At that point, documents relating to the telex transfer and list of trips of the former first lady including Chartered Flights, were admitted as exhibits.

The witness finally revealed that most of the trips they embarked on, were private trips and she is usually engaged for the arrangement of flights and hotels while payment was done by the former president. She said in all these travels through commercial flights, she will make reservation and if it is a State Aircraft, she will directly deal with GIA and Civil Aviation Authorities; that for Chartered Flights, Zaineb will give her contact details, which she will arrange and payment will be facilitated.

Sittings continue on Monday, 16th October 2017.

Nigeria:50 Patients Abandoned in Ogun Psychiatric Hospital, Says Provost

By Charles Coffie Gyamfi

Abeokuta — The Provost/Medical Director, Neuropsychiatric Hospital, Aro, Abeokuta, Ogun State, Dr. Timothy Adebowale, says 50 indigent patients have been abandoned by their families.

Addressing the House of Representatives Committee on Health Institutions which visited the facility as part of its oversight functions at the weekend in Abeokuta, Adebowale said the hospital management had taken over the responsibility of feeding and medication of the affected patients.

He told his visitors that the hospital, which was established in 1954, urgently needs renovation, as most of its structures were too old to serve their purpose.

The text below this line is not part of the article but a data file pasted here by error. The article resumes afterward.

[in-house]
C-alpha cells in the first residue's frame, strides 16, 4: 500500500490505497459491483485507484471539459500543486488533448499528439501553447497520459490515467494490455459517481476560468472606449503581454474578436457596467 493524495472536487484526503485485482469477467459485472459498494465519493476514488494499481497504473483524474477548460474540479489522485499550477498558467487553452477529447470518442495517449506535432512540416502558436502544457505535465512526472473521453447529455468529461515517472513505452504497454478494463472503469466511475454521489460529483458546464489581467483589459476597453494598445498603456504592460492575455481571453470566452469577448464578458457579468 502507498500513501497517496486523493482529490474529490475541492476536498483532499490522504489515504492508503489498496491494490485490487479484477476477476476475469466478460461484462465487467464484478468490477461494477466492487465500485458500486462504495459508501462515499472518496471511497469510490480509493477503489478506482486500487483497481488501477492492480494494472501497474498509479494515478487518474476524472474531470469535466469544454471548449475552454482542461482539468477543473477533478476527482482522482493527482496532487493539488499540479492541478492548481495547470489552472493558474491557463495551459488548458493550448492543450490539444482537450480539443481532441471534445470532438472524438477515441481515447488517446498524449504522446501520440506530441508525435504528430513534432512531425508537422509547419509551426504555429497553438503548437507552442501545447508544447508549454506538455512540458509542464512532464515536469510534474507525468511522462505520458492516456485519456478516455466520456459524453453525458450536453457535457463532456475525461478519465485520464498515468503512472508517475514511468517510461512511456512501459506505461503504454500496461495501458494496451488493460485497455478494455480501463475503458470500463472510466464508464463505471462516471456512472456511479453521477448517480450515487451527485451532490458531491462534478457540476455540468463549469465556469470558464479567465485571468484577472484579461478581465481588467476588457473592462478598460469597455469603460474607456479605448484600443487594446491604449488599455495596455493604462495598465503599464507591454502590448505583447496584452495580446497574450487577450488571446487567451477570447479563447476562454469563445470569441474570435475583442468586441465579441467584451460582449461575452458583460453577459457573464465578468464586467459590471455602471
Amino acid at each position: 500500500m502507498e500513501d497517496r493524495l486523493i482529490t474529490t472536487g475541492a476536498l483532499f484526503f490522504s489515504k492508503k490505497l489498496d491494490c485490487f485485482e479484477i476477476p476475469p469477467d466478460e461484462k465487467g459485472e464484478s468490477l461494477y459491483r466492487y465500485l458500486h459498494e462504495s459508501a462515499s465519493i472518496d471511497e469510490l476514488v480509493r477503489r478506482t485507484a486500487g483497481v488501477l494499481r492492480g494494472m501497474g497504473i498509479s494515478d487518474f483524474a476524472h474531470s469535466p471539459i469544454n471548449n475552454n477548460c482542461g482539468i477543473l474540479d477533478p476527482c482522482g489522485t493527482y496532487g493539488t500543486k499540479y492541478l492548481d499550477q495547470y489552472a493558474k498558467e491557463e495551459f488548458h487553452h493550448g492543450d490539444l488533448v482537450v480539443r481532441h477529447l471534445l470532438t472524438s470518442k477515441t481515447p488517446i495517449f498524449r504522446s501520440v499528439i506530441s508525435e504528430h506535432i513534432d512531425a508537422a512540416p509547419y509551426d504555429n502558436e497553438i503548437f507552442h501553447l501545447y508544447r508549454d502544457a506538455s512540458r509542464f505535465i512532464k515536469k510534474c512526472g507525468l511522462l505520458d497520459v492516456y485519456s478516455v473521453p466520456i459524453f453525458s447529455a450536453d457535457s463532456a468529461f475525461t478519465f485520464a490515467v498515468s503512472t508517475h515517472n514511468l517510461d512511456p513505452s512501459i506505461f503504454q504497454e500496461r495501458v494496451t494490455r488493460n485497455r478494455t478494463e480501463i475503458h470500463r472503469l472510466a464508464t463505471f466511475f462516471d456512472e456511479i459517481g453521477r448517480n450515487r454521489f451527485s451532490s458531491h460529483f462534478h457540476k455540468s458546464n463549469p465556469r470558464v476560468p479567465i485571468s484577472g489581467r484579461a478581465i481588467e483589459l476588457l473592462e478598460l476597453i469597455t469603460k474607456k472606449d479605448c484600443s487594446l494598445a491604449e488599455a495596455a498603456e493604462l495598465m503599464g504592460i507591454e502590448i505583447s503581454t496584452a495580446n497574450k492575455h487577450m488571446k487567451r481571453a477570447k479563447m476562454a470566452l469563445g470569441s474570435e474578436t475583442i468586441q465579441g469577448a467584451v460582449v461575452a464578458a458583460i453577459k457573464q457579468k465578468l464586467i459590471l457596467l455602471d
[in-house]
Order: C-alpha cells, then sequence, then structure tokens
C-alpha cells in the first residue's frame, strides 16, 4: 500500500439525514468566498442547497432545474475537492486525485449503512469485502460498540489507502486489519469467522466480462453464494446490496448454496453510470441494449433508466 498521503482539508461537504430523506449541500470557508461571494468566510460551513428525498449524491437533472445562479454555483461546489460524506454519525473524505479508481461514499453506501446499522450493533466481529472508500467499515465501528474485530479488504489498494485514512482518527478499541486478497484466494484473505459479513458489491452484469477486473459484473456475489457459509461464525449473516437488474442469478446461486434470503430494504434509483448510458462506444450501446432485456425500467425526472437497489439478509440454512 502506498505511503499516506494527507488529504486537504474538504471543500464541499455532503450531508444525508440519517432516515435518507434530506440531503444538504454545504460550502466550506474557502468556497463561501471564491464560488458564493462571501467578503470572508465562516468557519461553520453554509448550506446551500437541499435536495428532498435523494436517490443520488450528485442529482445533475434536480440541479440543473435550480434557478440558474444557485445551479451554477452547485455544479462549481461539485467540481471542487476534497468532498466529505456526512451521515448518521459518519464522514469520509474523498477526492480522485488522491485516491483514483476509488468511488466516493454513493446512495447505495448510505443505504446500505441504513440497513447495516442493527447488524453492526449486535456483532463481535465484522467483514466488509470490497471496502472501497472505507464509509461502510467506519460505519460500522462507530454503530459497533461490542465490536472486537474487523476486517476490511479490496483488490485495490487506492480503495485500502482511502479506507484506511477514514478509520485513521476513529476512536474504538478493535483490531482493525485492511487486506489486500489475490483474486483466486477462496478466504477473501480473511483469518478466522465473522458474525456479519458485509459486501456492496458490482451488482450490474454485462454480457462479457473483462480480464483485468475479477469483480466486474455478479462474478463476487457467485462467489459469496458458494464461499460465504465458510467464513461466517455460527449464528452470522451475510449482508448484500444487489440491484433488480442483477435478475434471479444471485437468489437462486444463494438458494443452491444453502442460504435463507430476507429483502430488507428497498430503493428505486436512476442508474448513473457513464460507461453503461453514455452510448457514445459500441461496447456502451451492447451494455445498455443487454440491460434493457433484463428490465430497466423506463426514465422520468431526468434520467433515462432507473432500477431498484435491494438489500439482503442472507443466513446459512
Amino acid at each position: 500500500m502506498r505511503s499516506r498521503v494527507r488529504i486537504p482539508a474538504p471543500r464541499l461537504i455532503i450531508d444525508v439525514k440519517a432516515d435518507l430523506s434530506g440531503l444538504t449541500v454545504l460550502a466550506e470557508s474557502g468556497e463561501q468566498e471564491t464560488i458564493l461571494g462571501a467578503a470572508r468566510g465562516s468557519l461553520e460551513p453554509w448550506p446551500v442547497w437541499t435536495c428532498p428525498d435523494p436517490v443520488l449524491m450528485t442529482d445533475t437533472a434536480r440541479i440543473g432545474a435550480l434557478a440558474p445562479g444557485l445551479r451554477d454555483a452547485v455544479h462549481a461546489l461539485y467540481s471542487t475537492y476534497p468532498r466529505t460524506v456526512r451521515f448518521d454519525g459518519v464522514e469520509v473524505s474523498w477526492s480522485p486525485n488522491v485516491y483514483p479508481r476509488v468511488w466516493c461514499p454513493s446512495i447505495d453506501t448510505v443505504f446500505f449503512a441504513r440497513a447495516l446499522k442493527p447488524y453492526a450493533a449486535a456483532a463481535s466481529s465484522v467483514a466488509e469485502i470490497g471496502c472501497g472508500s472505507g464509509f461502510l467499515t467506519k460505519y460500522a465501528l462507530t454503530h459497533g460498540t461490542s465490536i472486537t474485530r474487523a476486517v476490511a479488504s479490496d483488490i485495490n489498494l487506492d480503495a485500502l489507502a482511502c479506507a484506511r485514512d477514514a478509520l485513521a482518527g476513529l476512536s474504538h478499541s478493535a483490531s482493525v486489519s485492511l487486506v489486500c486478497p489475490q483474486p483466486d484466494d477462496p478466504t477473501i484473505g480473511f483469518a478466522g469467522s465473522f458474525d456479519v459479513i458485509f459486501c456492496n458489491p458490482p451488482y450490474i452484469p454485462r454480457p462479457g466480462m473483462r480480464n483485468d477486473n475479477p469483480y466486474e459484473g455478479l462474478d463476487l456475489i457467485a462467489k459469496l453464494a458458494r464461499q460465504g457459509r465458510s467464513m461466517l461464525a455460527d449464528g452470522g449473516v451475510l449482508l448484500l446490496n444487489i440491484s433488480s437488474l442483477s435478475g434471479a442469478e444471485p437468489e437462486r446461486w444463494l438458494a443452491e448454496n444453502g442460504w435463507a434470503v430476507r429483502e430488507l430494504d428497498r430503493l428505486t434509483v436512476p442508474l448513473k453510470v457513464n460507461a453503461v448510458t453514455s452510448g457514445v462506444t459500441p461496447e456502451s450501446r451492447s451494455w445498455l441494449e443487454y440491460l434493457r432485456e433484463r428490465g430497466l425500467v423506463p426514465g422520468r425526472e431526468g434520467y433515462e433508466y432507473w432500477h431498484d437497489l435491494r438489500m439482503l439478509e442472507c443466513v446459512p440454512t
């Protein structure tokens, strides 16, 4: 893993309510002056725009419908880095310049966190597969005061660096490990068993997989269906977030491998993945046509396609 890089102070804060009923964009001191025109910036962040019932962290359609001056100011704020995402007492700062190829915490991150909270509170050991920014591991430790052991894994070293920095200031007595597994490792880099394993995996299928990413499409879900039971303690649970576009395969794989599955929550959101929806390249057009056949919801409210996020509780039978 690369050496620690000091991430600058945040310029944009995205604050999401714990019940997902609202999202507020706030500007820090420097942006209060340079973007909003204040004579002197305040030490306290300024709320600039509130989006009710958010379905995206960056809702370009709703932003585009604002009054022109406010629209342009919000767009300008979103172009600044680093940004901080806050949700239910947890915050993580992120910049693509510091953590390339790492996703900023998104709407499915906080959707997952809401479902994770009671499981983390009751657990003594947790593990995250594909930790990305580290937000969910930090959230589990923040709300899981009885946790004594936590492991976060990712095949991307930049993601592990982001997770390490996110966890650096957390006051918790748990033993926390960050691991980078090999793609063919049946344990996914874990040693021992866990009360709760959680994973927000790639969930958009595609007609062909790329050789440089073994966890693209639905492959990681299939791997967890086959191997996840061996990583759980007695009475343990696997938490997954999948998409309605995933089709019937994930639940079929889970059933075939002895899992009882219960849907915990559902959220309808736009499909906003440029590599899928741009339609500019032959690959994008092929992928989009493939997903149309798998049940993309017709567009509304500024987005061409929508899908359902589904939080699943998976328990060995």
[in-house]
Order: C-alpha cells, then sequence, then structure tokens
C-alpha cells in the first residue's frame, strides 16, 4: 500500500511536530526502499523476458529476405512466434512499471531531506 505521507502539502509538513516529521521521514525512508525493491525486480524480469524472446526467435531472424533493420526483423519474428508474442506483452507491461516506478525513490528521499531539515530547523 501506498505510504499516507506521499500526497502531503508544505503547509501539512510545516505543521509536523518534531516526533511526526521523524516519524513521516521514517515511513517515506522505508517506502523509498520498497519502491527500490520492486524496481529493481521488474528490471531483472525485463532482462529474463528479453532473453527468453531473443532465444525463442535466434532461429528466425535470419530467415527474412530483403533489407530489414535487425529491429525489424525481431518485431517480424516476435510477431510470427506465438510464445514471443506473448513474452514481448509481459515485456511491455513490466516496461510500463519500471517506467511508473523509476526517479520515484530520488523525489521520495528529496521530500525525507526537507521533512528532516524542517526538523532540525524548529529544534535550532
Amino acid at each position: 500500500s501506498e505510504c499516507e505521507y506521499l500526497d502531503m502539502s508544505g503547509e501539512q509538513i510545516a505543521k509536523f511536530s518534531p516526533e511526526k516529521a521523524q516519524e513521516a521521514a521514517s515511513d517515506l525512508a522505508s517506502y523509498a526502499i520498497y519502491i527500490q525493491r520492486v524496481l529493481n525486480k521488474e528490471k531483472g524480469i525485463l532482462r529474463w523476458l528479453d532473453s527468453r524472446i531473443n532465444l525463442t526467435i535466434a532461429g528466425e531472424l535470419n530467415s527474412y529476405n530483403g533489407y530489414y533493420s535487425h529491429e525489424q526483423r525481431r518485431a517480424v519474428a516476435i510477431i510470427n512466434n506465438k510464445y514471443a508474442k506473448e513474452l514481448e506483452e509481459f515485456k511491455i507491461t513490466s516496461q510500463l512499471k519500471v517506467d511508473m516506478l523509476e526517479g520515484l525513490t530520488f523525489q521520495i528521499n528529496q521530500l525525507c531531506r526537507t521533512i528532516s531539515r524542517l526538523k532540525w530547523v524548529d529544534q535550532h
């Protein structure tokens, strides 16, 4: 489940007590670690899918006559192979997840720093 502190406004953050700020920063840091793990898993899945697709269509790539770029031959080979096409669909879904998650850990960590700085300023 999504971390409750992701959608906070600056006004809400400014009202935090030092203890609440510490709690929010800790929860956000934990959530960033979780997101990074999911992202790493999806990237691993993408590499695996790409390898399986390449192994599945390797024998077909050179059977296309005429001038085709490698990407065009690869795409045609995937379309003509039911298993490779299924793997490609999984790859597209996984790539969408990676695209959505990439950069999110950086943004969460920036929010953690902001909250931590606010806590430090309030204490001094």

His words: “In our facility here, we also operate community health, people come for ante-natal. Some of our clients are poor and vulnerable. Many of them, immediately they make the first payment for their treatment, they do not pay anymore. But we need money to survive.”

“Some of them are abandoned by their relatives, and we are responsible for their feeding and medication through our lean resources. Presently, there are 50 of such cases in this hospital.”

The medical director said the facility also suffers from stigmatisation, perhaps from the name ‘Aro’, which people had derisively twisted to mean someone with mental problem.

He continued: “Philanthropists do not want to associate with us, they do not want to be seen here, lest people begin to think they had come for psychiatric medical attention or visit a relation who has such a challenge.”

The challenges notwithstanding, he said the centre remains focused on treating, training and researching on mental health.

Adebowale disclosed that about 500 people in local communities access mental health treatment, appealing to the lawmakers to ensure they get the necessary funding to engender quality service delivery.

He also pleaded with them to ensure that their ‘outsource service fund’ and overhead cost which were already in arrears from 2016 were paid promptly.